Is there anything more heart-wrenching than a tale of doomed lovers? It's no wonder that so many enduring ballets don't end in happy embraces. John Neumeier's modern Sylvia plumbs the depths of the story for its most melancholy notes. Paris Opéra Ballet étoiles, who make up the ballet's original cast, are masterful storytellers in the emotionally charged ballet.
The Royal Ballet principal Marianela Nuñez exudes femininity and strength. It's no surprise, then, that her interpretation of the mythological huntress Sylvia, an independent, cunning young woman, is spot on. In this 2008 clip of the ballet choreographed by Sir Frederick Ashton, Nuñez commands the stage with her natural presence and effervescent personality.
Performing Sylvia's Act III variation, the Argentinian ballerina captures the pure, English style with expressive epaulement, fluid port de bras, and crystalline clarity in her legs and footwork. Her calm musicality throughout makes Ashton's intricate choreography look easy. The variation begins with a challenging sequence of hops on pointe which Nuñez executes with delicate lightness. Then at 0:50, her snappy petite sissones are buoyant and precise. Perhaps the most beautiful moment in this variation is Nuñez's gorgeous balance at 1:34. She sustains an arabesque with her face lifting upward toward her arms in a high, open fifth position. She has a huge smile and you can sense the joy she feels on stage. Happy #ThrowbackThursday!
Joffrey Ballet dancers in Sylvia, photo by Cheryl Mann, Courtesy Joffrey
This week, the Joffrey Ballet presented the U.S. premiere of John Neumeier’s Sylvia, a contemporary take on the mythological tale created for the Paris Opéra Ballet in 1997. With modern sets and costumes by Greek artist Yannis Kokkos and a lush score by Leo Delibes, the ballet represents yet another example of artistic director Ashley Wheater’s commitment to bringing reimagined classics to Joffrey's repertoire. With another week of performances left to go, Wheater spoke with Pointe about the production and Neumeier’s creative process.
Why did you decide to bring Sylvia to Chicago, and why John Neumeier’s version as opposed to a more traditional production?
I know Sir Frederick Ashton’s version of Sylvia really well, and I had worked on Mark Morris’s at San Francisco Ballet, too. But I think that it’s okay to show that there are different ways to tell a story. And Sylvia is a tricky story. What’s compelling about John’s production is that instead of trying to fulfill a narrative line, he went back to the original 16th century poems by Torquato Tasso. He also hasn’t over-complicated the musicality—you engage fully with it. And Neumeier was born and raised near here, so in a way it’s kind of a homecoming for him.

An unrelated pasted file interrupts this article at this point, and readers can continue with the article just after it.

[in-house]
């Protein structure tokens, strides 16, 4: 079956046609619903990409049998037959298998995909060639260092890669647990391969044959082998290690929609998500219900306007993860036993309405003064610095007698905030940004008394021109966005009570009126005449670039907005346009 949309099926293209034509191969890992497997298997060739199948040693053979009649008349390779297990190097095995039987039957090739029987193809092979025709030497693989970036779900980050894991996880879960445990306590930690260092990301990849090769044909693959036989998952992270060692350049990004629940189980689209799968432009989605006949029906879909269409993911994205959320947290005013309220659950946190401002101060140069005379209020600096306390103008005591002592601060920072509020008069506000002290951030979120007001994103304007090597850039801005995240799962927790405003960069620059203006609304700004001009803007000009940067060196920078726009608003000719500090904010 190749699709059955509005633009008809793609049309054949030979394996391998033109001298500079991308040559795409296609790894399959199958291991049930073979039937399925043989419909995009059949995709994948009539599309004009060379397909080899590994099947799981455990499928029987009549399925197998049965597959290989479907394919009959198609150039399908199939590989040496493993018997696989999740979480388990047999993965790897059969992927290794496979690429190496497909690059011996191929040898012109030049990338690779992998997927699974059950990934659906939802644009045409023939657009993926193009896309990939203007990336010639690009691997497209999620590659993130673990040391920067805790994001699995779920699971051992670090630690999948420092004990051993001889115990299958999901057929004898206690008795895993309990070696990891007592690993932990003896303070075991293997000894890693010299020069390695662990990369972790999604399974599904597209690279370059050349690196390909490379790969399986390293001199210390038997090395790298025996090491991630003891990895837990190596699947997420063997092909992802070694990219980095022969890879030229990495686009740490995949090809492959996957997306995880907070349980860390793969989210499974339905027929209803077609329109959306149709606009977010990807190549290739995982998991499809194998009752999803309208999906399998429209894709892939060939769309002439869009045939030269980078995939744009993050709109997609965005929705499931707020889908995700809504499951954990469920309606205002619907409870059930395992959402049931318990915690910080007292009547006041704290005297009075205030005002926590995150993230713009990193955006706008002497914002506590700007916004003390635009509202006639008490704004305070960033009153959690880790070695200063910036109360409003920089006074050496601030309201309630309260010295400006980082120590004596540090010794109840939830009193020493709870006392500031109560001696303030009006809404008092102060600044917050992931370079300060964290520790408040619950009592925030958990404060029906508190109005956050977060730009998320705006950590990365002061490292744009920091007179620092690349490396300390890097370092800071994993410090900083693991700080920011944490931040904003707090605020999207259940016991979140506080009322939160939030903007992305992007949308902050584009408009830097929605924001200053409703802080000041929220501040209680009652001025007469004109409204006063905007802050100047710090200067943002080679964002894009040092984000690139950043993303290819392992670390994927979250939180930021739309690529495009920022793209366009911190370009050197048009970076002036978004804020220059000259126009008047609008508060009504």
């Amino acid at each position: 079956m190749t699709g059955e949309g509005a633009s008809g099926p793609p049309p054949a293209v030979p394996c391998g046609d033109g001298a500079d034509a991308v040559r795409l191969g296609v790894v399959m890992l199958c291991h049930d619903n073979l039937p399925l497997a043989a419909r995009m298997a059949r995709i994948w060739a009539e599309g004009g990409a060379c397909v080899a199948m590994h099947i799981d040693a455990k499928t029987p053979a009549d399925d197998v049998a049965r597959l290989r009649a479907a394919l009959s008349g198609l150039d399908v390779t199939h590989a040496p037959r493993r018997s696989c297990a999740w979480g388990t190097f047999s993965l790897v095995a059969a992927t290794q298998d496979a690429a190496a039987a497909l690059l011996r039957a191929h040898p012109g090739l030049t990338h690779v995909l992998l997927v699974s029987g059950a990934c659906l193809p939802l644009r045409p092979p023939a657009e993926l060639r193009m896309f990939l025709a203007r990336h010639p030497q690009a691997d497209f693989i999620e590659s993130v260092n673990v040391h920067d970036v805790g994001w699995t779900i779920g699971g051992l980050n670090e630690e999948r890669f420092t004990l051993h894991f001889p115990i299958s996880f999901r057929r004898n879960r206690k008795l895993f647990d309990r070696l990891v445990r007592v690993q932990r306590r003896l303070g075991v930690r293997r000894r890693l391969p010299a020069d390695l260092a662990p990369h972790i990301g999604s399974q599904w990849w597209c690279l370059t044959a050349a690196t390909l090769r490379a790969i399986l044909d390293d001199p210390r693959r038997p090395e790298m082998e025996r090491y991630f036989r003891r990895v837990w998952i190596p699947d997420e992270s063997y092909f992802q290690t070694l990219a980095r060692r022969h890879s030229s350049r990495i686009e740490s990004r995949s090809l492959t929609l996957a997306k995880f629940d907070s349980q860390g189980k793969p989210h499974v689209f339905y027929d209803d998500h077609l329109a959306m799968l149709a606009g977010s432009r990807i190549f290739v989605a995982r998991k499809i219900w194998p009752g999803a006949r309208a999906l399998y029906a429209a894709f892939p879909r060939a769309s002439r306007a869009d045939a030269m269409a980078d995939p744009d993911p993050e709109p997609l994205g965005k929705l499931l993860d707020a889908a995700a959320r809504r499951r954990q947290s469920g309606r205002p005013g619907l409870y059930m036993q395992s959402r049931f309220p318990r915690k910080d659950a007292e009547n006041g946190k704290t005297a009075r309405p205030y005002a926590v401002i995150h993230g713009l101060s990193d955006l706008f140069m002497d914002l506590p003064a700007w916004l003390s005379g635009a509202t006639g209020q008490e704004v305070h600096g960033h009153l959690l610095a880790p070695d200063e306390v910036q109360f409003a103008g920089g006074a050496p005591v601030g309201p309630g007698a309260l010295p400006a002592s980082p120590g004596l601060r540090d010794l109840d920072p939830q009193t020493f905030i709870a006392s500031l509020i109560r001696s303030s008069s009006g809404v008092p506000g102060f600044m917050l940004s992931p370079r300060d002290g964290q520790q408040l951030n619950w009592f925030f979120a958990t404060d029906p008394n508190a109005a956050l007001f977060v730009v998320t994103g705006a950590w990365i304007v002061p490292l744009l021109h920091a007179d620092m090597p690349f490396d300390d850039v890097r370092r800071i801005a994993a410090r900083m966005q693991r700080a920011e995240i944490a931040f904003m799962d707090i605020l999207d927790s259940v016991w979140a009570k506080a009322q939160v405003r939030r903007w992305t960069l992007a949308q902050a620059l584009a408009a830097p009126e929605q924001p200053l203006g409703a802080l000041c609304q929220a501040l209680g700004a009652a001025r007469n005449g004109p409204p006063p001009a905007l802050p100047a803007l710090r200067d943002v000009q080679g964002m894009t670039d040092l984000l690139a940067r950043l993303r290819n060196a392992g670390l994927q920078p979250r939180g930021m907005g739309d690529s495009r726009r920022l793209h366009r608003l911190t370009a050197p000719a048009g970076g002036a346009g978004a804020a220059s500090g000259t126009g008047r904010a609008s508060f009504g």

I also think America is ready to embrace John’s ideas, because for many years, his work had a hard time here. But the Chicago audience has been so enthusiastic and engaged. And I find it really interesting right now—San Francisco Ballet did his The Little Mermaid, Houston Ballet did his Midsummer Night’s Dream, Boston Ballet is about to premiere his Mahler’s Third Symphony. I think in the ballet world, there’s a shift that’s happening. People want to see new ideas.
What has working with Neumeier been like for the Joffrey dancers?
It’s been an amazing experience for the company. John is deeply thoughtful and really thinks about why he does something. He’s also not in the business of recreating his work—he’s in the business of creating work, so he made a huge amount of changes here in Chicago. As a living choreographer, he wanted to work directly with the dancers and use what they were bringing to the process. The company feels very inspired, because he goes beyond, "This is what the step is, this is the musicality." He wants you to dig for layers that are honest, that are coming from you.
The female characters in Sylvia are very empowered. Do you feel that the ballet has a lot of resonance for modern audiences?
If you go back to the original premiere in 1878, it broke away from the Romantic idea of story and tradition. It was quite radical at the time. The huntresses are fierce, determined women who are independent in their own right. In the original version of Sylvia, Diana had such a little role—she only appeared in the third act. But in John’s version, she’s very front and center. He added a lament for Diana revealing her love for Endymion—because of her love, she put him into eternal sleep to protect herself—to show us why she’s so protective of Sylvia. She doesn’t want her to make the same mistake. And she doesn’t win that battle—she loses Sylvia to love, and at the end Diana is the one who is still searching for the very thing that she craves.
If I look at Ashton’s choreography, it’s brilliant. It’s very much about the structure and architecture of the steps, which is so magical. But John’s version takes those layers and gets to the very heart of it. It’s about how in our life today we strive so much—like how dancers strive every day for their art form—and that because of ambition, we sometimes overlook our very deep, inner yearnings. John shows us that humanity very clearly.
The ballet Sylvia has undergone many reincarnations since its 1876 premier by the Paris Opéra Ballet. Some of the past two centuries' most notable choreographers—Sir Frederick Ashton, George Balanchine, Mark Morris and John Neumeier—have seemed inescapably drawn to creating their own versions of this ballet, as if it was an artistic scratch they simply had to itch. In this 2005 clip, Darcey Bussell dances the title role in Ashton's revived version for The Royal Ballet.